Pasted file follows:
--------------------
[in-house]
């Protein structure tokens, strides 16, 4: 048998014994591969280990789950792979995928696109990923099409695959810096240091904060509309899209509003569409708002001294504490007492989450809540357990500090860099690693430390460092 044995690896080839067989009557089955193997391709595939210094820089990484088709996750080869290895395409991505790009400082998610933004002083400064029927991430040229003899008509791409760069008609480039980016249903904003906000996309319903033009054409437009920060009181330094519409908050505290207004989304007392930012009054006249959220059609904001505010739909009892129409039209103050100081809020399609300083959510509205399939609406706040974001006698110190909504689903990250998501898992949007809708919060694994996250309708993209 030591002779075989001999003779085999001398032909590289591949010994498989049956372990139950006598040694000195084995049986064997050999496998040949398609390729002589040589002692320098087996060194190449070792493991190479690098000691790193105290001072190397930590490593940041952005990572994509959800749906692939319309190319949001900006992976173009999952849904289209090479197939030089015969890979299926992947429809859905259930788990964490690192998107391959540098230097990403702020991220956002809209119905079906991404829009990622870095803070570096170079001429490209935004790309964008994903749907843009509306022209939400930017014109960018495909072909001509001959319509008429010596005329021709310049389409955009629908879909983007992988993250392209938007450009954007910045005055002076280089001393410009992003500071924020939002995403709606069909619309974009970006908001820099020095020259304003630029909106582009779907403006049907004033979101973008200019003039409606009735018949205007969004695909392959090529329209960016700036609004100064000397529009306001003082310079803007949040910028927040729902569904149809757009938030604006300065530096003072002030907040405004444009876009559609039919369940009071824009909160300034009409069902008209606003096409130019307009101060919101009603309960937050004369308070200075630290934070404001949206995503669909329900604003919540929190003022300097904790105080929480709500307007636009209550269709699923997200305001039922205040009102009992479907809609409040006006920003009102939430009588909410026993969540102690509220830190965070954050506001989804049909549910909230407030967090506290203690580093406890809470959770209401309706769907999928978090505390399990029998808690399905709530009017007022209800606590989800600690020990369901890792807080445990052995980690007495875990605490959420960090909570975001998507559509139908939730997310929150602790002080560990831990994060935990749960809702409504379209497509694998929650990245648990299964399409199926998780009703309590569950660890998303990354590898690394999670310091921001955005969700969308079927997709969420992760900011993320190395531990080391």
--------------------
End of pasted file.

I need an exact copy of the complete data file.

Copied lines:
[in-house]
């Protein structure tokens, strides 16, 4: 048998014994591969280990789950792979995928696109990923099409695959810096240091904060509309899209509003569409708002001294504490007492989450809540357990500090860099690693430390460092 044995690896080839067989009557089955193997391709595939210094820089990484088709996750080869290895395409991505790009400082998610933004002083400064029927991430040229003899008509791409760069008609480039980016249903904003906000996309319903033009054409437009920060009181330094519409908050505290207004989304007392930012009054006249959220059609904001505010739909009892129409039209103050100081809020399609300083959510509205399939609406706040974001006698110190909504689903990250998501898992949007809708919060694994996250309708993209 030591002779075989001999003779085999001398032909590289591949010994498989049956372990139950006598040694000195084995049986064997050999496998040949398609390729002589040589002692320098087996060194190449070792493991190479690098000691790193105290001072190397930590490593940041952005990572994509959800749906692939319309190319949001900006992976173009999952849904289209090479197939030089015969890979299926992947429809859905259930788990964490690192998107391959540098230097990403702020991220956002809209119905079906991404829009990622870095803070570096170079001429490209935004790309964008994903749907843009509306022209939400930017014109960018495909072909001509001959319509008429010596005329021709310049389409955009629908879909983007992988993250392209938007450009954007910045005055002076280089001393410009992003500071924020939002995403709606069909619309974009970006908001820099020095020259304003630029909106582009779907403006049907004033979101973008200019003039409606009735018949205007969004695909392959090529329209960016700036609004100064000397529009306001003082310079803007949040910028927040729902569904149809757009938030604006300065530096003072002030907040405004444009876009559609039919369940009071824009909160300034009409069902008209606003096409130019307009101060919101009603309960937050004369308070200075630290934070404001949206995503669909329900604003919540929190003022300097904790105080929480709500307007636009209550269709699923997200305001039922205040009102009992479907809609409040006006920003009102939430009588909410026993969540102690509220830190965070954050506001989804049909549910909230407030967090506290203690580093406890809470959770209401309706769907999928978090505390399990029998808690399905709530009017007022209800606590989800600690020990369901890792807080445990052995980690007495875990605490959420960090909570975001998507559509139908939730997310929150602790002080560990831990994060935990749960809702409504379209497509694998929650990245648990299964399409199926998780009703309590569950660890998303990354590898690394999670310091921001955005969700969308079927997709969420992760900011993320190395531990080391």